Such a Fun Age

Such a Fun Age

by Kiley Reid


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"The most provocative page-turner of the year." —Entertainment Weekly

"A great way to kick off 2020." —Washington Post

"I urge you to read Such a Fun Age." —NPR

A striking and surprising debut novel from an exhilarating new voice, Such a Fun Age is a page-turning and big-hearted story about race and privilege, set around a young black babysitter, her well-intentioned employer, and a surprising connection that threatens to undo them both.

Alix Chamberlain is a woman who gets what she wants and has made a living, with her confidence-driven brand, showing other women how to do the same. So she is shocked when her babysitter, Emira Tucker, is confronted while watching the Chamberlains' toddler one night, walking the aisles of their local high-end supermarket. The store's security guard, seeing a young black woman out late with a white child, accuses Emira of kidnapping two-year-old Briar. A small crowd gathers, a bystander films everything, and Emira is furious and humiliated. Alix resolves to make things right.

But Emira herself is aimless, broke, and wary of Alix's desire to help. At twenty-five, she is about to lose her health insurance and has no idea what to do with her life. When the video of Emira unearths someone from Alix's past, both women find themselves on a crash course that will upend everything they think they know about themselves, and each other.

With empathy and piercing social commentary, Such a Fun Age explores the stickiness of transactional relationships, what it means to make someone "family," and the complicated reality of being a grown up. It is a searing debut for our times.

Product Details

ISBN-13: 9780525541905
Publisher: Penguin Publishing Group
Publication date: 12/31/2019
Pages: 320
Sales rank: 46
Product dimensions: 5.90(w) x 9.00(h) x 1.10(d)

About the Author

Kiley Reid earned her MFA from the Iowa Writers' Workshop, where she was awarded the Truman Capote Fellowship and taught undergraduate creative writing workshops with a focus on race and class. Her short stories have been featured in Ploughshares, December, New South, and Lumina. Reid lives in Philadelphia.

Read an Excerpt

That night, when Mrs. Chamberlain called, Emira could only piece together the words “. . . take Briar somewhere . . .” and “. . . pay you double.”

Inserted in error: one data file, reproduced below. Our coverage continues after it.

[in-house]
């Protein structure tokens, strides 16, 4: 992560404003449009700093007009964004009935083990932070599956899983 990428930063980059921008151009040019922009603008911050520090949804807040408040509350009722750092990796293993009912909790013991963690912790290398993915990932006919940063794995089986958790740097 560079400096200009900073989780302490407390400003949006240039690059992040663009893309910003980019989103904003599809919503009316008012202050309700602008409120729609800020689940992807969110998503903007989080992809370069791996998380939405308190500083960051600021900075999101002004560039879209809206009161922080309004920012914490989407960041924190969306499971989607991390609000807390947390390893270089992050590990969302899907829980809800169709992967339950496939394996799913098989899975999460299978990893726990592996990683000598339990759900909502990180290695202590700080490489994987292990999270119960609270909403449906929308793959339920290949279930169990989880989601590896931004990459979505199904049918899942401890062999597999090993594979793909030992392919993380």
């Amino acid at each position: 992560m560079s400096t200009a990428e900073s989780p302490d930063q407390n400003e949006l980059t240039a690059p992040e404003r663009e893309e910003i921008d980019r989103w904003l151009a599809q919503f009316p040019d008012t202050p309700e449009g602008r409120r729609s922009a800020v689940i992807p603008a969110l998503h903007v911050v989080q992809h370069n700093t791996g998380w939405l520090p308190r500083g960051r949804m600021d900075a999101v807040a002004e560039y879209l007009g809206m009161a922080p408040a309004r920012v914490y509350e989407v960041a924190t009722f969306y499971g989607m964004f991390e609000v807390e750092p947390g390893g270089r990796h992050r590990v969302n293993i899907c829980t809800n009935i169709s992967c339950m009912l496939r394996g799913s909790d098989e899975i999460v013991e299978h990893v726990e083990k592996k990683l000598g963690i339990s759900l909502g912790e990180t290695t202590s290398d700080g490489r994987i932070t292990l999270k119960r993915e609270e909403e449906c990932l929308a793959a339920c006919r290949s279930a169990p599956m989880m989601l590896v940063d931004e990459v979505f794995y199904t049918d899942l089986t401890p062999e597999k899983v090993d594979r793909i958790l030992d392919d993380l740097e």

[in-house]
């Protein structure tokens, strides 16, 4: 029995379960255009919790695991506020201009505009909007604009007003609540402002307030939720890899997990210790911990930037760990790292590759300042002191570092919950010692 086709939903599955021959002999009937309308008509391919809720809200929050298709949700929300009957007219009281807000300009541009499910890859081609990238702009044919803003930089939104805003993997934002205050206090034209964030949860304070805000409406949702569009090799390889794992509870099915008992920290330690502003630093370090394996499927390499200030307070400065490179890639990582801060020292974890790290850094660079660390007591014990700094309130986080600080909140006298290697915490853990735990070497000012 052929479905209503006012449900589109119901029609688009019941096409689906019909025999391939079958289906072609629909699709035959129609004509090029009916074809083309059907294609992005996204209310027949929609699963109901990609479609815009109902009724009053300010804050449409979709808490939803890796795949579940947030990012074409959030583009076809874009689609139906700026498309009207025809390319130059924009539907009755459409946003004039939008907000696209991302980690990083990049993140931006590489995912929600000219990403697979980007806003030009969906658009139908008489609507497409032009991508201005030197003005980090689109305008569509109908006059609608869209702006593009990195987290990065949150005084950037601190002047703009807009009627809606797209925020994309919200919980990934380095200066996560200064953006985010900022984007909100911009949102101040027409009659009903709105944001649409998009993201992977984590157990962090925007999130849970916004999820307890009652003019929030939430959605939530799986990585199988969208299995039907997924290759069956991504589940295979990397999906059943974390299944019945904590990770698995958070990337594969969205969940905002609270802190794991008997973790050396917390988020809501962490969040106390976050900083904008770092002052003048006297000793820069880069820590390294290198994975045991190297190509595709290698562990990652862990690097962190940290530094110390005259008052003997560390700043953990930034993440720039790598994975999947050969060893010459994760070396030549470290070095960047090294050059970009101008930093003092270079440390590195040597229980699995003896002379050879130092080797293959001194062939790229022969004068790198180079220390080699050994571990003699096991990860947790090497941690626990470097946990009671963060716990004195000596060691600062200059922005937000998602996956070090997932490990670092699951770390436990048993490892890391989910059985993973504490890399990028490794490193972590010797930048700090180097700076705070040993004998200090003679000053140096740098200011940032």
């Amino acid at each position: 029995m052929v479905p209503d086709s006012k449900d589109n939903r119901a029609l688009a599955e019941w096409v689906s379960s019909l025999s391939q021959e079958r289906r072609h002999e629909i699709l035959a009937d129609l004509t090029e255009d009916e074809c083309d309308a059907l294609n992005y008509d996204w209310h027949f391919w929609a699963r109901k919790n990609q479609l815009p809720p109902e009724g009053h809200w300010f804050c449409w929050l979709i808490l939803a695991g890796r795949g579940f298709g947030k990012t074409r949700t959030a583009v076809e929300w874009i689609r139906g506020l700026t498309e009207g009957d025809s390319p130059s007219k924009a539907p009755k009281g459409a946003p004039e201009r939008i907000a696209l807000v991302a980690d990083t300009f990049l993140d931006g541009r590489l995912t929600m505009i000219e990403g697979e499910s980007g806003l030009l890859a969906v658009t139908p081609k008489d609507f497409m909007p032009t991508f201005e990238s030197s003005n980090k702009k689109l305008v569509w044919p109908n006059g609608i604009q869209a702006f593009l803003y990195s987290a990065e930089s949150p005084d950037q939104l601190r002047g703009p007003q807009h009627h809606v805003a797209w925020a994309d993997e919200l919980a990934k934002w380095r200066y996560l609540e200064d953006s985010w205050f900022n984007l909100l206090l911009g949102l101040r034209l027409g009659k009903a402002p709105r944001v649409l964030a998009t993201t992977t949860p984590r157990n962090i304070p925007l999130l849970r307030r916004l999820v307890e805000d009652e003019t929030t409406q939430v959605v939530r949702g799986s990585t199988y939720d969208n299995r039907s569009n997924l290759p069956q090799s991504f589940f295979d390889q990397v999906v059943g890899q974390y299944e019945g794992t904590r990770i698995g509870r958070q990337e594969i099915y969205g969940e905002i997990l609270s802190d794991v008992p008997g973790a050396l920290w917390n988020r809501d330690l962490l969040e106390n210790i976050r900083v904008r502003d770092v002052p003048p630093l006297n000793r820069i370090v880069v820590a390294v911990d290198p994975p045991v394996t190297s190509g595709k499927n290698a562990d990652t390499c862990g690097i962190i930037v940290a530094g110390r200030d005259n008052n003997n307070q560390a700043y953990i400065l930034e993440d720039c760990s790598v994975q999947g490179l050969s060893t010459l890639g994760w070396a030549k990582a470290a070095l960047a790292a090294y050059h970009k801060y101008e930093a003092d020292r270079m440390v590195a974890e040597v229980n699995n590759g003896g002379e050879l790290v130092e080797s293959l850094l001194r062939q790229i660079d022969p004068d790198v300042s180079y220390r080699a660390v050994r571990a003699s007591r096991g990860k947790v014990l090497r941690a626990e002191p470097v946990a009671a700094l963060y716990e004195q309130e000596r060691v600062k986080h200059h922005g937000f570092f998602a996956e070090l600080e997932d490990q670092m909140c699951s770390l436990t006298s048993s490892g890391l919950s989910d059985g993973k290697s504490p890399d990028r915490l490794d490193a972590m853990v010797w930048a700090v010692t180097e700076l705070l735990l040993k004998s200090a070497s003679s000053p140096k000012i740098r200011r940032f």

In a crowded apartment and across from someone screaming “That’s my song!,” Emira stood next to her girlfriends Zara, Josefa, and Shaunie. It was a Saturday night in September, and there was a little over an hour left of Shaunie’s twenty- sixth birthday. Emira turned the volume up on her phone and asked Mrs. Chamberlain to say it again.

“Is there any way you can take Briar to the grocery store for a bit?” Mrs. Chamberlain said. “I’m so sorry to call. I know it’s late.”

It was almost astonishing that Emira’s daily babysitting job (a place of pricey onesies, colorful stacking toys, baby wipes, and sectioned dinner plates) could interrupt her current nighttime state (loud music, bodycon dresses, lip liner, and red Solo cups). But here was Mrs. Chamberlain, at 10:51 p.m., waiting for Emira to say yes. Under the veil of two strong mixed drinks, the intersection of these spaces almost seemed funny, but what wasn’t funny was Emira’s current bank balance: a total of seventy-nine dollars and sixteen cents. After a night of twenty-dollar entrées, birthday shots, and collective gifts for the birthday girl, Emira Tucker could really use the cash.

“Hang on,” she said. She set her drink down on a low coffee table and stuck her middle finger into her other ear. “You want me to take Briar right now?”

On the other side of the table, Shaunie placed her head on Josefa’s shoulder and slurred, “Does this mean I’m old now? Is twenty-six old?” Josefa pushed her off and said, “Shaunie, don’t start.” Next to Emira, Zara untwisted her bra strap. She made a disgusted face in Emira’s direction and mouthed, Eww, is that your boss?

“Peter accidentally—we had an incident with a broken window and . . . I just need to get Briar out of the house.” Mrs. Chamberlain’s voice was calm and strangely articulate as if she were delivering a baby and saying, Okay, mom, it’s time to push. “I’m so sorry to call you this late,” she said. “I just don’t want her to see the police.”

“Oh wow. Okay, but, Mrs. Chamberlain?” Emira sat down at the edge of a couch. Two girls started dancing on the other side of the armrest. The front door of Shaunie’s apartment opened to Emira’s left, and four guys came in yelling, “Ayyeee!”

“Jesus,” Zara said. “All these niggas tryna stunt.”

“I don’t exactly look like a babysitter right now,” Emira warned. “I’m at a friend’s birthday.” “Oh God. I’m so sorry. You should stay—”

“No no, it’s not like that,” Emira said louder. “I can leave. I’m just letting you know that I’m in heels and I’ve like . . . had a drink or two. Is that okay?”

Baby Catherine, the youngest Chamberlain at five months old, wailed in the receiver. Mrs. Chamberlain said, “Peter, can you please take her?” and then, up close, “Emira, I don’t care what you look like. I’ll pay for your cab here and your cab home.”

Emira slipped her phone into the pouch of her crossbody bag, making sure all of her other belongings were present. When she stood and relayed the news of her early departure to her girlfriends, Josefa said, “You’re leaving to babysit? Are you fucking kidding me?”